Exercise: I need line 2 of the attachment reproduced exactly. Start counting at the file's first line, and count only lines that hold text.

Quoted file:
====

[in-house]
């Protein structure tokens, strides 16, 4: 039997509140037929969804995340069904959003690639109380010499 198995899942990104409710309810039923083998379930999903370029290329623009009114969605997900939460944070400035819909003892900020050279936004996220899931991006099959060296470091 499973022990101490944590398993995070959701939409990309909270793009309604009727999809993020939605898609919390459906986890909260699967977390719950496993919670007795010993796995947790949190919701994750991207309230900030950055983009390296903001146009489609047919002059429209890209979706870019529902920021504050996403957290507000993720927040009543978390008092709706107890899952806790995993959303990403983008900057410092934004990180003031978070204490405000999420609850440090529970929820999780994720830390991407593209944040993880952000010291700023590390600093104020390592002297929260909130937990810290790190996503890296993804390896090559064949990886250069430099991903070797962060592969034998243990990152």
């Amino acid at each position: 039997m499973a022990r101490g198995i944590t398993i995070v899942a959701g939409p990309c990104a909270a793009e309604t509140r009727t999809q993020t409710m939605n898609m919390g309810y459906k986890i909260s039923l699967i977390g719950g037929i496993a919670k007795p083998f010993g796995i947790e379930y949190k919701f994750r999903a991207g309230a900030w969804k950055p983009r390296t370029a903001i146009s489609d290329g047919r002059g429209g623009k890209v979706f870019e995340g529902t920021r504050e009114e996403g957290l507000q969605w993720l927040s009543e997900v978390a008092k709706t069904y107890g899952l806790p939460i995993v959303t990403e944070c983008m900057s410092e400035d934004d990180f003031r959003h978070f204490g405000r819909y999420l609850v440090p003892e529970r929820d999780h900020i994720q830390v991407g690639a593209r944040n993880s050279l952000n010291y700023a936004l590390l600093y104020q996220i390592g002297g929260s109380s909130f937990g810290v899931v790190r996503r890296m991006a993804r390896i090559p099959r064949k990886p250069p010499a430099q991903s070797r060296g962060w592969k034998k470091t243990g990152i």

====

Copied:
């Protein structure tokens, strides 16, 4: 039997509140037929969804995340069904959003690639109380010499 198995899942990104409710309810039923083998379930999903370029290329623009009114969605997900939460944070400035819909003892900020050279936004996220899931991006099959060296470091 499973022990101490944590398993995070959701939409990309909270793009309604009727999809993020939605898609919390459906986890909260699967977390719950496993919670007795010993796995947790949190919701994750991207309230900030950055983009390296903001146009489609047919002059429209890209979706870019529902920021504050996403957290507000993720927040009543978390008092709706107890899952806790995993959303990403983008900057410092934004990180003031978070204490405000999420609850440090529970929820999780994720830390991407593209944040993880952000010291700023590390600093104020390592002297929260909130937990810290790190996503890296993804390896090559064949990886250069430099991903070797962060592969034998243990990152």